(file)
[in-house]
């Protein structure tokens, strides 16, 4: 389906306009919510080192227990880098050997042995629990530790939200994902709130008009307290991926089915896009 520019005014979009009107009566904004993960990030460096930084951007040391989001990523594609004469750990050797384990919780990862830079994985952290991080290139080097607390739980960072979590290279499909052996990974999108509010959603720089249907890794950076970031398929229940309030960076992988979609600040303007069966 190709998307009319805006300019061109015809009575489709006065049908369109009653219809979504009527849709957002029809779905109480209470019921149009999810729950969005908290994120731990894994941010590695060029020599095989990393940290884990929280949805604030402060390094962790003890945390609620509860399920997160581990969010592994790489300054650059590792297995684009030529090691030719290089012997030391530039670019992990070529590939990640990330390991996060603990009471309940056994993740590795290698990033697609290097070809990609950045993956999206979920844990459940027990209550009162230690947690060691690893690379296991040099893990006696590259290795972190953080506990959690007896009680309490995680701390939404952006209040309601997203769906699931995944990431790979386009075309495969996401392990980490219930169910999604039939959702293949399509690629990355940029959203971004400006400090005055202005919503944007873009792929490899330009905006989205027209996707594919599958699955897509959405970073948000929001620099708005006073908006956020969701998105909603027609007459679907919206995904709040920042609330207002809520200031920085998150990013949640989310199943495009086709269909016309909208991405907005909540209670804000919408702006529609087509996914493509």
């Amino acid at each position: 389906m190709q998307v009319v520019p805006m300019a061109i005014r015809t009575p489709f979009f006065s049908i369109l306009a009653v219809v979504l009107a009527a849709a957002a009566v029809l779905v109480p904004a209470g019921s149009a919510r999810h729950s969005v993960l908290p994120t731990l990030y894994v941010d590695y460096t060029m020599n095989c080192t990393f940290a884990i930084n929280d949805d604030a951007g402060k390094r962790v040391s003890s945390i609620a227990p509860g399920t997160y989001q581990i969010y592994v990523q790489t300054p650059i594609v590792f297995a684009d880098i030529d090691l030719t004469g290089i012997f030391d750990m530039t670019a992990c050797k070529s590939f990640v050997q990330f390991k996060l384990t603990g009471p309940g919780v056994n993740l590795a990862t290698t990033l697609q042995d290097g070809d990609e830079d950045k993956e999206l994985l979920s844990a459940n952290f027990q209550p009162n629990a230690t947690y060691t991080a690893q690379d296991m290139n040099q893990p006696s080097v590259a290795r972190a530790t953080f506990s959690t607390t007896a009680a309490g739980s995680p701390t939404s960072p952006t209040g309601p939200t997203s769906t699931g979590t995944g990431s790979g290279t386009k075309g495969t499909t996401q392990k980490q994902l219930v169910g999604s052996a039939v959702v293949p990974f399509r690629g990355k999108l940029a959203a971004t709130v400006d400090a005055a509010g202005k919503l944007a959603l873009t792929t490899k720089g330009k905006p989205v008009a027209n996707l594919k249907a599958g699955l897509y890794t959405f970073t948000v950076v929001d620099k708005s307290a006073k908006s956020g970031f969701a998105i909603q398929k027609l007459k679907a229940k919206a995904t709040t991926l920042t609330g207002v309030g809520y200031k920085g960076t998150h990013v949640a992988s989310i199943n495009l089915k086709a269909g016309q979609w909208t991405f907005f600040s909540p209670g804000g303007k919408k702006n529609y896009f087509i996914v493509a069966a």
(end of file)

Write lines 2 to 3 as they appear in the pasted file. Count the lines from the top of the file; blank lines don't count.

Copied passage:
């Protein structure tokens, strides 16, 4: 389906306009919510080192227990880098050997042995629990530790939200994902709130008009307290991926089915896009 520019005014979009009107009566904004993960990030460096930084951007040391989001990523594609004469750990050797384990919780990862830079994985952290991080290139080097607390739980960072979590290279499909052996990974999108509010959603720089249907890794950076970031398929229940309030960076992988979609600040303007069966 190709998307009319805006300019061109015809009575489709006065049908369109009653219809979504009527849709957002029809779905109480209470019921149009999810729950969005908290994120731990894994941010590695060029020599095989990393940290884990929280949805604030402060390094962790003890945390609620509860399920997160581990969010592994790489300054650059590792297995684009030529090691030719290089012997030391530039670019992990070529590939990640990330390991996060603990009471309940056994993740590795290698990033697609290097070809990609950045993956999206979920844990459940027990209550009162230690947690060691690893690379296991040099893990006696590259290795972190953080506990959690007896009680309490995680701390939404952006209040309601997203769906699931995944990431790979386009075309495969996401392990980490219930169910999604039939959702293949399509690629990355940029959203971004400006400090005055202005919503944007873009792929490899330009905006989205027209996707594919599958699955897509959405970073948000929001620099708005006073908006956020969701998105909603027609007459679907919206995904709040920042609330207002809520200031920085998150990013949640989310199943495009086709269909016309909208991405907005909540209670804000919408702006529609087509996914493509």
């Amino acid at each position: 389906m190709q998307v009319v520019p805006m300019a061109i005014r015809t009575p489709f979009f006065s049908i369109l306009a009653v219809v979504l009107a009527a849709a957002a009566v029809l779905v109480p904004a209470g019921s149009a919510r999810h729950s969005v993960l908290p994120t731990l990030y894994v941010d590695y460096t060029m020599n095989c080192t990393f940290a884990i930084n929280d949805d604030a951007g402060k390094r962790v040391s003890s945390i609620a227990p509860g399920t997160y989001q581990i969010y592994v990523q790489t300054p650059i594609v590792f297995a684009d880098i030529d090691l030719t004469g290089i012997f030391d750990m530039t670019a992990c050797k070529s590939f990640v050997q990330f390991k996060l384990t603990g009471p309940g919780v056994n993740l590795a990862t290698t990033l697609q042995d290097g070809d990609e830079d950045k993956e999206l994985l979920s844990a459940n952290f027990q209550p009162n629990a230690t947690y060691t991080a690893q690379d296991m290139n040099q893990p006696s080097v590259a290795r972190a530790t953080f506990s959690t607390t007896a009680a309490g739980s995680p701390t939404s960072p952006t209040g309601p939200t997203s769906t699931g979590t995944g990431s790979g290279t386009k075309g495969t499909t996401q392990k980490q994902l219930v169910g999604s052996a039939v959702v293949p990974f399509r690629g990355k999108l940029a959203a971004t709130v400006d400090a005055a509010g202005k919503l944007a959603l873009t792929t490899k720089g330009k905006p989205v008009a027209n996707l594919k249907a599958g699955l897509y890794t959405f970073t948000v950076v929001d620099k708005s307290a006073k908006s956020g970031f969701a998105i909603q398929k027609l007459k679907a229940k919206a995904t709040t991926l920042t609330g207002v309030g809520y200031k920085g960076t998150h990013v949640a992988s989310i199943n495009l089915k086709a269909g016309q979609w909208t991405f907005f600040s909540p209670g804000g303007k919408k702006n529609y896009f087509i996914v493509a069966a």